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Japanese Encephalitis in Vietnam

Recent reports of Japanese encephalitis (JE) activity belie the fact that disease rates in Vietnam have decreased in recent years. [1,2]

Time and Place:
– Japanese encephalitis was first reported in Vietnam in 1960.
– Most cases of Japanese encephalitis in Vietnam occur in the South during the rainy and early dry season; and in the north during late summer and autumn.
– 61,729,000 persons (73% of the population) live in areas of risk.

Vaccine Schedule:
BCG – birth
DTwP – 2, 3, 4 months
HepB – birth; 2, 4 months; [since 2003]
Japanese encephalitis – 12, 13, 25 months; Part of country [selected HRD]
Measles (monovalent) – 9 months
OPV – 2, 3, 4 months
TT – pregnant women; CBAW (15-35) in some areas
Typhoid – 3-10 years; Part of country [selected HRD]
Vitamin A – 6-11, 12-17, 18-24, 31-36 months

WHO estimates for vaccine coverage decreased slightly from 95% in 2006, to 88% in 2008 (see graph).

The incidence of Japanese encephalitis has decreased dramatically during the past three decades – from a peak of 4,935 cases in 1985, to only 558 cases in 2000.
– 9,574 cases were reported during 1986 to 1990; 6,981 during 1991 to 1996.
– 68 cases were officially reported in 2009.
– Annual mortality from the disease has varied from 60 to 150 cases.

Incidence and Prevalence:
– Japanese encephalitis accounted for 67% of acute childhood encephalitis in Hanoi during the summer of 1995.
– The annual incidence among children in Southern Vietnam is 4.6% (2007 publication)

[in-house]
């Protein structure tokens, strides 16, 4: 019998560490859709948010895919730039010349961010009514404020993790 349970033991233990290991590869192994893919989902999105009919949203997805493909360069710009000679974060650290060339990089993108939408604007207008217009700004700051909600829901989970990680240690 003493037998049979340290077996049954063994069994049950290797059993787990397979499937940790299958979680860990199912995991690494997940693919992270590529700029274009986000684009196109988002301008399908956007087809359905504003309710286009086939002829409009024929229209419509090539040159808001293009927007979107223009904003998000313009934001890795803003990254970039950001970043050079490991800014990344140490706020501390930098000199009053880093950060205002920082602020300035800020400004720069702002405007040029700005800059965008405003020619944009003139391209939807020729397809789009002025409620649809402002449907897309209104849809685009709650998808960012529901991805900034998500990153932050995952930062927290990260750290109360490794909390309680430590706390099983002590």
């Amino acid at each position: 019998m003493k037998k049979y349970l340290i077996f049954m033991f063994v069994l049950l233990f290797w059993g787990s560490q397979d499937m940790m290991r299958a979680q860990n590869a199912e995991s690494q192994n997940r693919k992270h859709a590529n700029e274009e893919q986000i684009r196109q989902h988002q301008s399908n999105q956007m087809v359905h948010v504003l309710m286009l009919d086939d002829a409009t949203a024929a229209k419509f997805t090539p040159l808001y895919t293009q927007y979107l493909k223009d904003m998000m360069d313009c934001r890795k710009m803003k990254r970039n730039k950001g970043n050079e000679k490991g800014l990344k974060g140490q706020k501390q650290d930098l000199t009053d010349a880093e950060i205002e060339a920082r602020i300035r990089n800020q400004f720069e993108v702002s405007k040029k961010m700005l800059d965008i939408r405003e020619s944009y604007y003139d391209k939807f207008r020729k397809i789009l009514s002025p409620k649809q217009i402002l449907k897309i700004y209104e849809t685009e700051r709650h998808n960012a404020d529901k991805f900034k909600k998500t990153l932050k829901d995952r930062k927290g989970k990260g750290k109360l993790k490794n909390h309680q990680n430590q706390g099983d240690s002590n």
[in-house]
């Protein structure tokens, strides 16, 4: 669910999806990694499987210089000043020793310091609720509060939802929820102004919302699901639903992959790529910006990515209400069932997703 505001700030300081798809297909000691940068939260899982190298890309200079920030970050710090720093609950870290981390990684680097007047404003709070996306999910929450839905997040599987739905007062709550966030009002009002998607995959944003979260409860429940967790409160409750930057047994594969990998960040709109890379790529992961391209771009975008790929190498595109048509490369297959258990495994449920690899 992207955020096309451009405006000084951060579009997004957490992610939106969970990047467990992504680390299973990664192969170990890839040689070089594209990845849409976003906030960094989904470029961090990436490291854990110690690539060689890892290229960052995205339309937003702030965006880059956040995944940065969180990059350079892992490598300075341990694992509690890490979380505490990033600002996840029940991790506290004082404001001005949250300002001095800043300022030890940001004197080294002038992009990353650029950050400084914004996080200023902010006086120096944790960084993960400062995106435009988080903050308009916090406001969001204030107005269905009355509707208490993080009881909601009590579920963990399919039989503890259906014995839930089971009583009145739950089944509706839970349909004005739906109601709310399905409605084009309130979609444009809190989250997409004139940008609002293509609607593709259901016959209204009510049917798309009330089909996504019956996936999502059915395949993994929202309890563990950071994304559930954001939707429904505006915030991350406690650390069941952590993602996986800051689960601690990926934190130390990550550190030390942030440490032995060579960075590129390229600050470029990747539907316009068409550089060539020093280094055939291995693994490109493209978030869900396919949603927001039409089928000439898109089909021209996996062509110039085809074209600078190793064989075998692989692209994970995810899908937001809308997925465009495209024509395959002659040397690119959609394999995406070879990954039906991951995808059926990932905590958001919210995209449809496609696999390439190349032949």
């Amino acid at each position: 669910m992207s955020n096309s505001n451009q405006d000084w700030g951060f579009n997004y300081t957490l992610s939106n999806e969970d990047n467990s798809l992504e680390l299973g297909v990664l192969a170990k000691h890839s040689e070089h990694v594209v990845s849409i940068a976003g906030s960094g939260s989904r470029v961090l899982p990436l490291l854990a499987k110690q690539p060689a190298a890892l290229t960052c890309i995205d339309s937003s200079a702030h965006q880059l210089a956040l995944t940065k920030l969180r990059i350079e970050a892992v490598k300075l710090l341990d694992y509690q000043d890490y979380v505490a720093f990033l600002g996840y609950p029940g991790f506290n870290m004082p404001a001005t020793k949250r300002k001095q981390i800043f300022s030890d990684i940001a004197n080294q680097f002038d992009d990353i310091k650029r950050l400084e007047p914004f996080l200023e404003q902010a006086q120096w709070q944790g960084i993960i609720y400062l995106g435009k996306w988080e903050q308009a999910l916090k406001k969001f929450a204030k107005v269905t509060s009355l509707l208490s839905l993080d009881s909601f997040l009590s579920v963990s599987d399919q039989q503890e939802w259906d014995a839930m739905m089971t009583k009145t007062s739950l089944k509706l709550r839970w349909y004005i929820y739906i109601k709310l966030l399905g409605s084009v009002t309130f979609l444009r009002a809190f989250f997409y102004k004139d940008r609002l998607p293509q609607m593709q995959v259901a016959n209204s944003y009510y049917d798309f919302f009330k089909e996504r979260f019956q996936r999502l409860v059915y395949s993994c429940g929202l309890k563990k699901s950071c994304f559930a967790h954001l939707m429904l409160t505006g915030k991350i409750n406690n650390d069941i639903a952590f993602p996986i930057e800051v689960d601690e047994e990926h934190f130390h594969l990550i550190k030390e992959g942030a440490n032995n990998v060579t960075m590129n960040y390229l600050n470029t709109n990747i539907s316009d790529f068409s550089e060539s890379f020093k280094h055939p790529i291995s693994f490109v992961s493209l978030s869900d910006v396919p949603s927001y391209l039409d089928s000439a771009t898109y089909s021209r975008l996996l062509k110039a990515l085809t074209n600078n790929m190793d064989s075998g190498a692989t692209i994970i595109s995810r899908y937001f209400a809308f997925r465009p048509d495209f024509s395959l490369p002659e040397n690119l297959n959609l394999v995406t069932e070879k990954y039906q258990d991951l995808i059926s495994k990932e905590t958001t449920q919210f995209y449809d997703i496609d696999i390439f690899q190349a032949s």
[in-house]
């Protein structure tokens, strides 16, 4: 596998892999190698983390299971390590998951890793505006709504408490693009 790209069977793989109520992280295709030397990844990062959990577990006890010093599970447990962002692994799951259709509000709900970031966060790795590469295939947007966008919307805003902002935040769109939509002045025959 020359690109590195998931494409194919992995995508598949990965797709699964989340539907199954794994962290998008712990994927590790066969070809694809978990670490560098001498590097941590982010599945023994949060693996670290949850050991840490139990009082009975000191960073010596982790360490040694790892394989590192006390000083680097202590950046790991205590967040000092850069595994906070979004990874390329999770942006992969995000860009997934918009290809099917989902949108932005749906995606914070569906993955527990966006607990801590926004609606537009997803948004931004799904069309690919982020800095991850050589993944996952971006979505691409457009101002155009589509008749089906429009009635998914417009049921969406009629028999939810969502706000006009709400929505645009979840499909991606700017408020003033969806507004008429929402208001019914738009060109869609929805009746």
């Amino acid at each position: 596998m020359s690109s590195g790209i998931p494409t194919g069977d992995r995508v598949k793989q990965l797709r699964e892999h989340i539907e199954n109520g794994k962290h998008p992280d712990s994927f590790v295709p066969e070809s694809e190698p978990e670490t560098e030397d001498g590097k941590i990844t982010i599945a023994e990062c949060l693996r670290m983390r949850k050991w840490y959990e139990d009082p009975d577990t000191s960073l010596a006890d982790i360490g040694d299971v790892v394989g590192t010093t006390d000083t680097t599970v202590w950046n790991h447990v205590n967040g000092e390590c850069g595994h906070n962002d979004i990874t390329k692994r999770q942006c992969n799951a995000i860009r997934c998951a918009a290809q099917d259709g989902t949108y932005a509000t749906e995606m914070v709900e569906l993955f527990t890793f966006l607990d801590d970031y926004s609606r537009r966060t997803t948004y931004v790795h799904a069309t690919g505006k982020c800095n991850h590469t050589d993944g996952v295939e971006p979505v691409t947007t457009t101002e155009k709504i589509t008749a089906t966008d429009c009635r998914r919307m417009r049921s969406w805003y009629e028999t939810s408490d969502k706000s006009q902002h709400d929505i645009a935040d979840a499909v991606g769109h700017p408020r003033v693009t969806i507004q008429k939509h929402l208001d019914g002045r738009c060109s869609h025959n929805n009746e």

– A recent outbreak was centered in Ha Bac and Hai Hung.
– Eight children died of presumed Japanese encephalitis in Kien Giang Province in 1999.
– 200 cases were reported in the northern region during May to June, 2005.

Exported cases
– An Australian soldier acquired Japanese encephalitis in Vietnam (reported in 1975).
– In 2006, an Italian traveler developed Japanese encephalitis (nonfatal) after returning from Vietnam.
– In 2008, an American tourist contracted Japanese encephalitis (nonfatal) while in Vietnam and Cambodia.

Related diseases:
– A new arbovirus, tentatively named “Nam Dinh virus,” was implicated in several cases of encephalitis in Ha Noi and Ha Tay in 2003, and in Bac Giang Province in 2004.

References:
1. Berger SA. Infectious Diseases of Vietnam, 2010, 382 pp. Gideon e-book series, https://www.gideononline.com/ebooks/country/infectious-diseases-of-vietnam/
2. Berger SA. Japanese Encephalitis: Global Status, 2010, 51 pp. Gideon e-book series, https://www.gideononline.com/ebooks/disease/japanese-encephalitis-global-status/

Update: Posted in ProMED

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